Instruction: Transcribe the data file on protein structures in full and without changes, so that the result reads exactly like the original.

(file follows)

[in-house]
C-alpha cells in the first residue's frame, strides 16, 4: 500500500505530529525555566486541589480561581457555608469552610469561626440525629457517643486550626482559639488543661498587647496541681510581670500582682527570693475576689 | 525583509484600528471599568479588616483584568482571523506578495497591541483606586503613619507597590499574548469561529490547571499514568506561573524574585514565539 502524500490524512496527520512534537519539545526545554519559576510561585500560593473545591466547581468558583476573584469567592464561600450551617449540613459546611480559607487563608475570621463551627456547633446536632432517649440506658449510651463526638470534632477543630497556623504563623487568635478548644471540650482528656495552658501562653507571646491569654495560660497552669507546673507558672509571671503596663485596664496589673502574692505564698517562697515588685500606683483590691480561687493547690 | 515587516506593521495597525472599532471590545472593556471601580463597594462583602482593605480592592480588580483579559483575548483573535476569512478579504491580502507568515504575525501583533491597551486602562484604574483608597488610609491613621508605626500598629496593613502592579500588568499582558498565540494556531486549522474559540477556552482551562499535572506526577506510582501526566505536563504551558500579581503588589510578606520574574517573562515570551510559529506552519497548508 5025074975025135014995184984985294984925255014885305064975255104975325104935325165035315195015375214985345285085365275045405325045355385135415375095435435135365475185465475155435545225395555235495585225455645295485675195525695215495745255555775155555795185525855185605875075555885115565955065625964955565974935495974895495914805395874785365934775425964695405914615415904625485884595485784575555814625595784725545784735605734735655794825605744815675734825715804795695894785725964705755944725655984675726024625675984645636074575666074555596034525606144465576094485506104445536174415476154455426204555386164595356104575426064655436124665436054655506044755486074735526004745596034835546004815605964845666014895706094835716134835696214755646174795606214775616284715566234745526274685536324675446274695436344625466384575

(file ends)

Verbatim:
[in-house]
C-alpha cells in the first residue's frame, strides 16, 4: 500500500505530529525555566486541589480561581457555608469552610469561626440525629457517643486550626482559639488543661498587647496541681510581670500582682527570693475576689 | 525583509484600528471599568479588616483584568482571523506578495497591541483606586503613619507597590499574548469561529490547571499514568506561573524574585514565539 502524500490524512496527520512534537519539545526545554519559576510561585500560593473545591466547581468558583476573584469567592464561600450551617449540613459546611480559607487563608475570621463551627456547633446536632432517649440506658449510651463526638470534632477543630497556623504563623487568635478548644471540650482528656495552658501562653507571646491569654495560660497552669507546673507558672509571671503596663485596664496589673502574692505564698517562697515588685500606683483590691480561687493547690 | 515587516506593521495597525472599532471590545472593556471601580463597594462583602482593605480592592480588580483579559483575548483573535476569512478579504491580502507568515504575525501583533491597551486602562484604574483608597488610609491613621508605626500598629496593613502592579500588568499582558498565540494556531486549522474559540477556552482551562499535572506526577506510582501526566505536563504551558500579581503588589510578606520574574517573562515570551510559529506552519497548508 5025074975025135014995184984985294984925255014885305064975255104975325104935325165035315195015375214985345285085365275045405325045355385135415375095435435135365475185465475155435545225395555235495585225455645295485675195525695215495745255555775155555795185525855185605875075555885115565955065625964955565974935495974895495914805395874785365934775425964695405914615415904625485884595485784575555814625595784725545784735605734735655794825605744815675734825715804795695894785725964705755944725655984675726024625675984645636074575666074555596034525606144465576094485506104445536174415476154455426204555386164595356104575426064655436124665436054655506044755486074735526004745596034835546004815605964845666014895706094835716134835696214755646174795606214775616284715566234745526274685536324675446274695436344625466384575